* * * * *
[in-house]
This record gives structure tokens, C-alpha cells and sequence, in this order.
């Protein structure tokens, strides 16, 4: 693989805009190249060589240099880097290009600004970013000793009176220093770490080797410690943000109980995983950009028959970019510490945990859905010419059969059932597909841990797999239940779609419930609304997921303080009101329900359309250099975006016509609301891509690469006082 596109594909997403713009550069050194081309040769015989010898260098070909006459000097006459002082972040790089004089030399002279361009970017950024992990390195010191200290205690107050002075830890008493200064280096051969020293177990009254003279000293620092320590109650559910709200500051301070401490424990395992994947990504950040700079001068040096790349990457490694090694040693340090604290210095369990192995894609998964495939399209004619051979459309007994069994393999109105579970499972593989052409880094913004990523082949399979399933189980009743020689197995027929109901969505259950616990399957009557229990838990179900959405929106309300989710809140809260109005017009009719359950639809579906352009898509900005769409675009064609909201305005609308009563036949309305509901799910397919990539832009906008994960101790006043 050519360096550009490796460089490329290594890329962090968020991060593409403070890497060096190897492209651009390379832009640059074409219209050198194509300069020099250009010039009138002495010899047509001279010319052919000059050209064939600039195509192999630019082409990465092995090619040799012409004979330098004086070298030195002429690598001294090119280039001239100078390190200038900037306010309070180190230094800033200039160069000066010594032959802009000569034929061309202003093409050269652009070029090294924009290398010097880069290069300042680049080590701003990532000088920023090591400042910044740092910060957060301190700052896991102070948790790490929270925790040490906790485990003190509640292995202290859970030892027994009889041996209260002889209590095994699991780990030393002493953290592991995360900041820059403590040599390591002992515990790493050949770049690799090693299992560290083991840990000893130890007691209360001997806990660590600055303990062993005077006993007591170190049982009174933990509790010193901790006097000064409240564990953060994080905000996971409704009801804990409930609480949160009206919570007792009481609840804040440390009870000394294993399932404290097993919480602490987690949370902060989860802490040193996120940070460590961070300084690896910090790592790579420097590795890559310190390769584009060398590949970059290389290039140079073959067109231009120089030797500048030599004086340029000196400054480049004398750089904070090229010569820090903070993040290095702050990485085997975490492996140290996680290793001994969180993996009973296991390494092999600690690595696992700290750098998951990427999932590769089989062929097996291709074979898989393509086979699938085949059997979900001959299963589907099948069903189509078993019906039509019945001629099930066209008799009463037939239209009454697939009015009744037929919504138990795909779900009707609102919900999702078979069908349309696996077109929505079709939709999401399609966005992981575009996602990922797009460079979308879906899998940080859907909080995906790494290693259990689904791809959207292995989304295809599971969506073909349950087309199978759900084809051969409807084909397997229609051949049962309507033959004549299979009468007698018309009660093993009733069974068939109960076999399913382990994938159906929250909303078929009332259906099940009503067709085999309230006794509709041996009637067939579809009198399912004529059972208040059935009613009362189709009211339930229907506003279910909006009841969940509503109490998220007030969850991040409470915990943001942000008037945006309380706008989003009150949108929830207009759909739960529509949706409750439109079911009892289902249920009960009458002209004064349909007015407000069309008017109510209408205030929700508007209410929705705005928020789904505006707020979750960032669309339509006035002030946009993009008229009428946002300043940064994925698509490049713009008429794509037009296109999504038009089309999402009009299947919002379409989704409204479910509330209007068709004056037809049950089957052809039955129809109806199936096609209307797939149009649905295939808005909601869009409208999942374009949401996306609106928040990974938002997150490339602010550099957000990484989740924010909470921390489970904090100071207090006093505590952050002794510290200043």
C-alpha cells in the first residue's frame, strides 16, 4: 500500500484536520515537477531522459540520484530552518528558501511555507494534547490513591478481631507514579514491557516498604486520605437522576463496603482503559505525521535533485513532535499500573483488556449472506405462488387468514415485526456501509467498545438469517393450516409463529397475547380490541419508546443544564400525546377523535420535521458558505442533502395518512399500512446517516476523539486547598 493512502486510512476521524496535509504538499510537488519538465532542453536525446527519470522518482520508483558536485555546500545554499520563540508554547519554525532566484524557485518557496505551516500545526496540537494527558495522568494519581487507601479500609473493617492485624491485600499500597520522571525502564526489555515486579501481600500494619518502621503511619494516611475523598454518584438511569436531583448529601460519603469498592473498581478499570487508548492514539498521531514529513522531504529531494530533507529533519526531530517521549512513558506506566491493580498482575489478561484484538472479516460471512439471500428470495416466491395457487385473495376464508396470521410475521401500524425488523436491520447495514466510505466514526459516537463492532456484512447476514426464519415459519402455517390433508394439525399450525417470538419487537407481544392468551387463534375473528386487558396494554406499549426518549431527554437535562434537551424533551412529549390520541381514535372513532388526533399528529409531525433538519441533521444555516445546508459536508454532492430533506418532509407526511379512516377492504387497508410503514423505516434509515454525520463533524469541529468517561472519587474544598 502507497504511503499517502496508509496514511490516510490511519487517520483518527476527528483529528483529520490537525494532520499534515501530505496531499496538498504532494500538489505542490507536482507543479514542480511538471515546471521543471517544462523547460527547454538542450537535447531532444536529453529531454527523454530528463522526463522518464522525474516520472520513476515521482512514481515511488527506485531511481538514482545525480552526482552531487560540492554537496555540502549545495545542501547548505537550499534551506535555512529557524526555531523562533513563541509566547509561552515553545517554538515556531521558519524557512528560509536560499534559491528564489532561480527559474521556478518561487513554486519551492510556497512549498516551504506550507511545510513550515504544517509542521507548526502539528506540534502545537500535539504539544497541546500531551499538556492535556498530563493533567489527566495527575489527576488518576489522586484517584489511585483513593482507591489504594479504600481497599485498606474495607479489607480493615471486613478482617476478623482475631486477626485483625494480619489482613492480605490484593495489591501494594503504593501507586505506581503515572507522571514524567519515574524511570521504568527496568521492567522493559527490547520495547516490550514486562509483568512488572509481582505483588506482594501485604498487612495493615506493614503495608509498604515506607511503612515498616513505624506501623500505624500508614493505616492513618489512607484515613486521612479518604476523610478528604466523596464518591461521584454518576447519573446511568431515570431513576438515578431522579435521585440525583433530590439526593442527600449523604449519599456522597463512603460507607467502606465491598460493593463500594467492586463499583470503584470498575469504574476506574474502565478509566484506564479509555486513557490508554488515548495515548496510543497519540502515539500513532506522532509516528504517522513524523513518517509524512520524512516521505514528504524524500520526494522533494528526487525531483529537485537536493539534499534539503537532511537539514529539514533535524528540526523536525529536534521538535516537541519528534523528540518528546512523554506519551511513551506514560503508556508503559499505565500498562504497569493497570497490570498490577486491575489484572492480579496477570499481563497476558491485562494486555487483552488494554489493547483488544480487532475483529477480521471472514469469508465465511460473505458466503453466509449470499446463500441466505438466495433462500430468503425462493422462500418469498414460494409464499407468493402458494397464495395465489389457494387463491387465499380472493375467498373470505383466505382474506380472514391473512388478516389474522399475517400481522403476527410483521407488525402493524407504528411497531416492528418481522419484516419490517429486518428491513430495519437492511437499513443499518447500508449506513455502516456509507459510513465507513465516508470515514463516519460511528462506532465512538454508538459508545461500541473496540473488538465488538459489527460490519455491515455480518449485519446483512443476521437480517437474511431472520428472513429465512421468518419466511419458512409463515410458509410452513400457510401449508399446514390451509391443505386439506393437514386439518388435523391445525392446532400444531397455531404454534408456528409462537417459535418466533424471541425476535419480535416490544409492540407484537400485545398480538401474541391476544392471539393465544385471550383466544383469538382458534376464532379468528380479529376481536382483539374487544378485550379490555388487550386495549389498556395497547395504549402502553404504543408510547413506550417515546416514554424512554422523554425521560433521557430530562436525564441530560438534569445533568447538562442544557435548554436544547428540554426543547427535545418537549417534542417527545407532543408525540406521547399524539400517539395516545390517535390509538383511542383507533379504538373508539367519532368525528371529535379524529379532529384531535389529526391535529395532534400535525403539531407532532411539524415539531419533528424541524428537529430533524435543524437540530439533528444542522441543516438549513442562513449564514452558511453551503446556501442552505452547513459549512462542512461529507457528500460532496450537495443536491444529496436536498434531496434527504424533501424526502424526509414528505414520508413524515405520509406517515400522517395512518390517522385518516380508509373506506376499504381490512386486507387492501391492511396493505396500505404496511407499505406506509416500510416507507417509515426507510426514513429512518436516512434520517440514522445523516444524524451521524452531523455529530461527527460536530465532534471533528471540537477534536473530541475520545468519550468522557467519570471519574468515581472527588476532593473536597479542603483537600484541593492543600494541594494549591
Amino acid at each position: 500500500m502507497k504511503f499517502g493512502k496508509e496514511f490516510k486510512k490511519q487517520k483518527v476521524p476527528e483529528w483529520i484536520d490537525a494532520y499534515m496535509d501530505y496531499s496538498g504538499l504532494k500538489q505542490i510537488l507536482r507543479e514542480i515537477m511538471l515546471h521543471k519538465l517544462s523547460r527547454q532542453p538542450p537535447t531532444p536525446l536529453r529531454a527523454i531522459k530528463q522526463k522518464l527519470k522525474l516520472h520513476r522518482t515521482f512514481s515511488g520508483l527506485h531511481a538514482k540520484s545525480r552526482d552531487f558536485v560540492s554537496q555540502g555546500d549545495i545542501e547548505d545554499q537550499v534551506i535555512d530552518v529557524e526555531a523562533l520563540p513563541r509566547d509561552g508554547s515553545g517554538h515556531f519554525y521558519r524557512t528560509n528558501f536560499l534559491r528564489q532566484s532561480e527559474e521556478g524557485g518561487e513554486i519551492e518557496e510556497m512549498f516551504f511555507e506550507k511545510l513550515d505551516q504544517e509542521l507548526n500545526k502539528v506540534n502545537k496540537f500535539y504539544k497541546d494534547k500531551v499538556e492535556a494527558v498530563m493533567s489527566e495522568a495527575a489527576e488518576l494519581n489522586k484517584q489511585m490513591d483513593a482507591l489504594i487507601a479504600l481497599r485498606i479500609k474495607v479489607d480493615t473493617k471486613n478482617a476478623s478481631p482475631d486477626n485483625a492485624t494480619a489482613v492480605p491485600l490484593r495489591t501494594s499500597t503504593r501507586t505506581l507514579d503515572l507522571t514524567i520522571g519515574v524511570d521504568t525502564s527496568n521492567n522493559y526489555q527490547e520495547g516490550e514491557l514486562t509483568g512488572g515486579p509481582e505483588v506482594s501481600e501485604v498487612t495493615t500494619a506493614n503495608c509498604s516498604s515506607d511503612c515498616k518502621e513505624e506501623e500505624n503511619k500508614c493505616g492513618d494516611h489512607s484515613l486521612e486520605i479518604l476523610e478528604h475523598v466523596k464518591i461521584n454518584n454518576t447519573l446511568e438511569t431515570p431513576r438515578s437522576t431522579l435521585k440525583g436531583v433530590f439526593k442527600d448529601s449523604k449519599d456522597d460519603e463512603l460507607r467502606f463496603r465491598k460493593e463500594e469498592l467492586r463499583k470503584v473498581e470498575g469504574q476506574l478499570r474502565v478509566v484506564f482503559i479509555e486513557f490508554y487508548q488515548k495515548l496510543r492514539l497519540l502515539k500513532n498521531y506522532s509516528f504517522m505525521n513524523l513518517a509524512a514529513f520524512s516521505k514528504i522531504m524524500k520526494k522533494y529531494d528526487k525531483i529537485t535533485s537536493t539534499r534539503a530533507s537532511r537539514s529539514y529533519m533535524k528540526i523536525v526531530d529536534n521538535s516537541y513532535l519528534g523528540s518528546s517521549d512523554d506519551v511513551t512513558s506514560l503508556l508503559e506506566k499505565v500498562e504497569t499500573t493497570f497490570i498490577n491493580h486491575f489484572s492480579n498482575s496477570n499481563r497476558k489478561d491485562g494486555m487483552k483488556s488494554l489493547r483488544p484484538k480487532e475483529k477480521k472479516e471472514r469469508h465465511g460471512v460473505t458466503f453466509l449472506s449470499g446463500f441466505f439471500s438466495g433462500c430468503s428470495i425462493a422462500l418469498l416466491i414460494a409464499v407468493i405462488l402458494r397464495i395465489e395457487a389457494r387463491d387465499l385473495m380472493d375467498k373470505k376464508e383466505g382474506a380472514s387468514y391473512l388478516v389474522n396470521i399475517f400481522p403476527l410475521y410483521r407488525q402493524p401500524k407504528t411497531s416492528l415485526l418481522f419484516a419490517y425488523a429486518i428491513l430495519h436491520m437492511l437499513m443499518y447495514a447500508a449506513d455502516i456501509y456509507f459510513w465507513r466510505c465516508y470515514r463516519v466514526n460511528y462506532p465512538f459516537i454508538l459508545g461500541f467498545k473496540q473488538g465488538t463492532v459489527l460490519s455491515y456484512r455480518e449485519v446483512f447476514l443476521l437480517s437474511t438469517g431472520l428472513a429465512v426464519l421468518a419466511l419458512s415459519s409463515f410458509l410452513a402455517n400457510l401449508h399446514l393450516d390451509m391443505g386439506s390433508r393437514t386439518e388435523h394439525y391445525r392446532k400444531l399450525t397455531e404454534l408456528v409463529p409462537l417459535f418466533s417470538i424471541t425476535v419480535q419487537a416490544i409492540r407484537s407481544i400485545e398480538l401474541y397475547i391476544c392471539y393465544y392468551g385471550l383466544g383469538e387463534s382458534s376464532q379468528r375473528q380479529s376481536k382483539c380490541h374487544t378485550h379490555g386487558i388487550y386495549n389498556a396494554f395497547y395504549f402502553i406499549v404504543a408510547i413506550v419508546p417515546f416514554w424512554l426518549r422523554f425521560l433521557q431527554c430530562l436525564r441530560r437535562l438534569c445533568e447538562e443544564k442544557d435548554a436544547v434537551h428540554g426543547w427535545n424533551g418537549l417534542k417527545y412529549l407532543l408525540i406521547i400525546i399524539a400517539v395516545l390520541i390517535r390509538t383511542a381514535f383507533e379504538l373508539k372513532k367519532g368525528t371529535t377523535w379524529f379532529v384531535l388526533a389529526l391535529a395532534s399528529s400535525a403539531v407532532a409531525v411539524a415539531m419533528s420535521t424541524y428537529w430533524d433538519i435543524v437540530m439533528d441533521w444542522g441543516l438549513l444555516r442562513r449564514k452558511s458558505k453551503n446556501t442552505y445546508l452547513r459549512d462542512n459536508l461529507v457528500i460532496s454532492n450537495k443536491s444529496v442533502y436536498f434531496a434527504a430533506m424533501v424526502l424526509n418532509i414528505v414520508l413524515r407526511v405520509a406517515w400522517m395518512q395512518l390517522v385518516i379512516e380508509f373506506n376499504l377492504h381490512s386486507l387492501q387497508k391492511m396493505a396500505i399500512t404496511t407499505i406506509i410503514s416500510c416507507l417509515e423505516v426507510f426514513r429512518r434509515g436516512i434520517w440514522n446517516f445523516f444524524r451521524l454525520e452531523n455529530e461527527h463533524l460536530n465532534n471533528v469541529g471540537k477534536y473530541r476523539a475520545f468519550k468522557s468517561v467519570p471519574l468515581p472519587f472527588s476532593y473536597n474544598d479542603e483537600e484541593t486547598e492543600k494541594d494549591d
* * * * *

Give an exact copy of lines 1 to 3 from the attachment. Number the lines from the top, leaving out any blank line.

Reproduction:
[in-house]
This record gives structure tokens, C-alpha cells and sequence, in this order.
């Protein structure tokens, strides 16, 4: 693989805009190249060589240099880097290009600004970013000793009176220093770490080797410690943000109980995983950009028959970019510490945990859905010419059969059932597909841990797999239940779609419930609304997921303080009101329900359309250099975006016509609301891509690469006082 596109594909997403713009550069050194081309040769015989010898260098070909006459000097006459002082972040790089004089030399002279361009970017950024992990390195010191200290205690107050002075830890008493200064280096051969020293177990009254003279000293620092320590109650559910709200500051301070401490424990395992994947990504950040700079001068040096790349990457490694090694040693340090604290210095369990192995894609998964495939399209004619051979459309007994069994393999109105579970499972593989052409880094913004990523082949399979399933189980009743020689197995027929109901969505259950616990399957009557229990838990179900959405929106309300989710809140809260109005017009009719359950639809579906352009898509900005769409675009064609909201305005609308009563036949309305509901799910397919990539832009906008994960101790006043 050519360096550009490796460089490329290594890329962090968020991060593409403070890497060096190897492209651009390379832009640059074409219209050198194509300069020099250009010039009138002495010899047509001279010319052919000059050209064939600039195509192999630019082409990465092995090619040799012409004979330098004086070298030195002429690598001294090119280039001239100078390190200038900037306010309070180190230094800033200039160069000066010594032959802009000569034929061309202003093409050269652009070029090294924009290398010097880069290069300042680049080590701003990532000088920023090591400042910044740092910060957060301190700052896991102070948790790490929270925790040490906790485990003190509640292995202290859970030892027994009889041996209260002889209590095994699991780990030393002493953290592991995360900041820059403590040599390591002992515990790493050949770049690799090693299992560290083991840990000893130890007691209360001997806990660590600055303990062993005077006993007591170190049982009174933990509790010193901790006097000064409240564990953060994080905000996971409704009801804990409930609480949160009206919570007792009481609840804040440390009870000394294993399932404290097993919480602490987690949370902060989860802490040193996120940070460590961070300084690896910090790592790579420097590795890559310190390769584009060398590949970059290389290039140079073959067109231009120089030797500048030599004086340029000196400054480049004398750089904070090229010569820090903070993040290095702050990485085997975490492996140290996680290793001994969180993996009973296991390494092999600690690595696992700290750098998951990427999932590769089989062929097996291709074979898989393509086979699938085949059997979900001959299963589907099948069903189509078993019906039509019945001629099930066209008799009463037939239209009454697939009015009744037929919504138990795909779900009707609102919900999702078979069908349309696996077109929505079709939709999401399609966005992981575009996602990922797009460079979308879906899998940080859907909080995906790494290693259990689904791809959207292995989304295809599971969506073909349950087309199978759900084809051969409807084909397997229609051949049962309507033959004549299979009468007698018309009660093993009733069974068939109960076999399913382990994938159906929250909303078929009332259906099940009503067709085999309230006794509709041996009637067939579809009198399912004529059972208040059935009613009362189709009211339930229907506003279910909006009841969940509503109490998220007030969850991040409470915990943001942000008037945006309380706008989003009150949108929830207009759909739960529509949706409750439109079911009892289902249920009960009458002209004064349909007015407000069309008017109510209408205030929700508007209410929705705005928020789904505006707020979750960032669309339509006035002030946009993009008229009428946002300043940064994925698509490049713009008429794509037009296109999504038009089309999402009009299947919002379409989704409204479910509330209007068709004056037809049950089957052809039955129809109806199936096609209307797939149009649905295939808005909601869009409208999942374009949401996306609106928040990974938002997150490339602010550099957000990484989740924010909470921390489970904090100071207090006093505590952050002794510290200043």